2. Arise and go to bed at about the same times each day. This helps your body and mind relax as the appointed bedtime approaches, and over time it conditions your physiology to fall asleep at that time.

3. Ayurveda decrees morning the best time to exercise. If you exercise in the morning, it will help you fall asleep easier at night. Working out late in the day is not recommended as this will raise energy levels and set you up for activity rather than sleep. Exercise moderately, according to the needs of your constitution, every day.

4. Do not eat a heavy dinner, and avoid spicy foods at night. Ayurveda recommends a light dinner eaten at least three hours before bed. A one-dish meal of a vegetable soup or mung bean kitcheree is nourishing yet not too heavy. Do not drink too much water or other beverages after 6.30 p.m.  Drink a cup of warm milk at bedtime to help lull you into sleep. Lace the milk with a large pinch of nutmeg for vatha , cardamom for Pitta and dried ginger for Kapha.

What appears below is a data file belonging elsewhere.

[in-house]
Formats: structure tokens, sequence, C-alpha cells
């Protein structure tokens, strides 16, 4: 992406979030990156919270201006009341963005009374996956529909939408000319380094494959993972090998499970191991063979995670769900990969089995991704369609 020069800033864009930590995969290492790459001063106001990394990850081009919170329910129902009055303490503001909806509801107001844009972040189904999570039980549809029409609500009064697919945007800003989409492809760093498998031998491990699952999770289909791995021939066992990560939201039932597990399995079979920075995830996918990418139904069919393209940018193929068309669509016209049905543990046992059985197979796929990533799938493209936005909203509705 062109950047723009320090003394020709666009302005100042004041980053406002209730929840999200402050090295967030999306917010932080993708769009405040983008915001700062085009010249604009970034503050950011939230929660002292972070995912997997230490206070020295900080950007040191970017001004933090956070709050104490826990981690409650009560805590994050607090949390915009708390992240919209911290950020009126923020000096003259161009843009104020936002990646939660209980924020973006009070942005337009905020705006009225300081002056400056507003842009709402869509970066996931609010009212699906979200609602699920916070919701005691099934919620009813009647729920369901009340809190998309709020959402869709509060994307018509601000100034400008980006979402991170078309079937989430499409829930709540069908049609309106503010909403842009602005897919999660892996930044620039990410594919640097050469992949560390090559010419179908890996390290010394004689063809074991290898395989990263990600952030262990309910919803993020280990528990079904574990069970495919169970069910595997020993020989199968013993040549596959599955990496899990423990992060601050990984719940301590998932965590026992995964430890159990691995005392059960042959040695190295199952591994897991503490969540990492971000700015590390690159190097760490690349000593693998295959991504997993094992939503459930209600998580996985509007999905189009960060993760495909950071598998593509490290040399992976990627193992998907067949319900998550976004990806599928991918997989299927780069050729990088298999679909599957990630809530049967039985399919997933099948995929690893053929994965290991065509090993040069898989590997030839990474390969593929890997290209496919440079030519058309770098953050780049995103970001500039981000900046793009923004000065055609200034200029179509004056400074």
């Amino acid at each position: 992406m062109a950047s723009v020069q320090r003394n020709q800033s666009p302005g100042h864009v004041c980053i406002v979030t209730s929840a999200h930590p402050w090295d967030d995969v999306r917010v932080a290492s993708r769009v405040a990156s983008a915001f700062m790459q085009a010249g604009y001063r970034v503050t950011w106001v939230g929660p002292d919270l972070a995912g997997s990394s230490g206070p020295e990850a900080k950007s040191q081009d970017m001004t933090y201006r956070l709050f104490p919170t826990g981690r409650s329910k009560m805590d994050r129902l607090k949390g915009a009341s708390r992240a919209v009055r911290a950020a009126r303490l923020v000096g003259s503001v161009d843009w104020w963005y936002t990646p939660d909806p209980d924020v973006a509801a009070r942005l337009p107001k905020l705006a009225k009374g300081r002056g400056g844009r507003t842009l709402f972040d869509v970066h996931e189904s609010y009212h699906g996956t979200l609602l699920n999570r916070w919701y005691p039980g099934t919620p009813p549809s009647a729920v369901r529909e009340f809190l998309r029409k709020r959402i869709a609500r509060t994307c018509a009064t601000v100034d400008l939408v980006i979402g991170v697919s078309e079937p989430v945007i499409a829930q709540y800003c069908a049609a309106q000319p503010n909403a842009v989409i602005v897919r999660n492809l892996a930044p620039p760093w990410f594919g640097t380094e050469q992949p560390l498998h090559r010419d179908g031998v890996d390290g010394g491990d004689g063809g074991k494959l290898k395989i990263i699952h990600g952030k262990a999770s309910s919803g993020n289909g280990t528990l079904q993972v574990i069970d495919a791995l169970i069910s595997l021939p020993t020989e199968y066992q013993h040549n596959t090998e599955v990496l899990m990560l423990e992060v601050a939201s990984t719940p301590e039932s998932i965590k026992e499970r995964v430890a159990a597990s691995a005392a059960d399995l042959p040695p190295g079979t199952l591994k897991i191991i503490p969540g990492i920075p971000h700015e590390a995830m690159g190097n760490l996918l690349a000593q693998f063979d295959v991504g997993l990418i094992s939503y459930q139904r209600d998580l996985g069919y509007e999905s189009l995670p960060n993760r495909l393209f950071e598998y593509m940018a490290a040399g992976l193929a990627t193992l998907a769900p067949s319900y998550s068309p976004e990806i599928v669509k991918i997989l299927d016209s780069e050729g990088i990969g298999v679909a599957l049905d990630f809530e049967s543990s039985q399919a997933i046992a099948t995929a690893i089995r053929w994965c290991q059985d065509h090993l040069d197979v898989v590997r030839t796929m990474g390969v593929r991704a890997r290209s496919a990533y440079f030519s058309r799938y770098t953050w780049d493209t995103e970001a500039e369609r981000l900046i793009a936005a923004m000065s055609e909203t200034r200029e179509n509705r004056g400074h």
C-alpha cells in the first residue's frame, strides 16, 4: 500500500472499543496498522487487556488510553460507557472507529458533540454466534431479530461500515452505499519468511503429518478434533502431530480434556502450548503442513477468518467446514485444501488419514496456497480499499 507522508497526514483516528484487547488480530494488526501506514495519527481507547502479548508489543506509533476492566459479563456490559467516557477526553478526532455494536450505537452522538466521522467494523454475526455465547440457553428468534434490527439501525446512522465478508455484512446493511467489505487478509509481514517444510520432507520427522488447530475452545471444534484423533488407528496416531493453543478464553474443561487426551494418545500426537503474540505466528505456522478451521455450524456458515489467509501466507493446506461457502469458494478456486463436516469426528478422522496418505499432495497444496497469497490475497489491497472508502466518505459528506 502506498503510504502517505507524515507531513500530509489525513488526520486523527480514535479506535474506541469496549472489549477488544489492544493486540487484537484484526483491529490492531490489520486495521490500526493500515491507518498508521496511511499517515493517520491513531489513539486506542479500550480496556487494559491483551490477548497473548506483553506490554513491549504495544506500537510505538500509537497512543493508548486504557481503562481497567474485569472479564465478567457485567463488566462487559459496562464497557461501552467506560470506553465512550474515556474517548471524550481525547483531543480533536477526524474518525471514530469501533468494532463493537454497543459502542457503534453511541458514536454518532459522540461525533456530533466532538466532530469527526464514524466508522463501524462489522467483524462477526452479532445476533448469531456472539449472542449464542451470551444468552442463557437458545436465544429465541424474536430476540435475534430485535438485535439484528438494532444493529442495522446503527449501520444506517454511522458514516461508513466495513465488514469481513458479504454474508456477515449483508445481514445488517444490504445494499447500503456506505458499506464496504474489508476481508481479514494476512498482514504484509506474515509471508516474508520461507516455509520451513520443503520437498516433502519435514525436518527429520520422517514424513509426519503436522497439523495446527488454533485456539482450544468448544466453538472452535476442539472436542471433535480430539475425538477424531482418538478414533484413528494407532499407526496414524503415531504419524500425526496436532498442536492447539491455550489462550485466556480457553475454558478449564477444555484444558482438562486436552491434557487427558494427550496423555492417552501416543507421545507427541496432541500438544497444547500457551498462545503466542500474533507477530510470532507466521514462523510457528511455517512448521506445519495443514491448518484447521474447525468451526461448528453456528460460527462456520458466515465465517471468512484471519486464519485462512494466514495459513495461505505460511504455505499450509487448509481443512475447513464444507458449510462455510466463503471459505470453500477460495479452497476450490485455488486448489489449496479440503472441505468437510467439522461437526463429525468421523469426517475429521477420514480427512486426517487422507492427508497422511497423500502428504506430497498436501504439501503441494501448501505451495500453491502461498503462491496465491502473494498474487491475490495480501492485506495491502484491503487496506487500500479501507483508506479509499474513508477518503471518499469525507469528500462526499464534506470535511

5. A lower limb massage last thing before you get into bed is also a pleasant, relaxing activity and helps improve sleep quality. Use a light, non-staining oil such as sweet almond or jojoba. Your bedtime massage oil can be spiced up with a few drops of essential oil of lavender if you like--6-8 drops for 2 oz. of base oil. Take a very small quantity of the oil in your palm and massage your lower legs, from your knees to your toes, and your lower arms, from your elbows to your fingertips, with easy up-and-down strokes.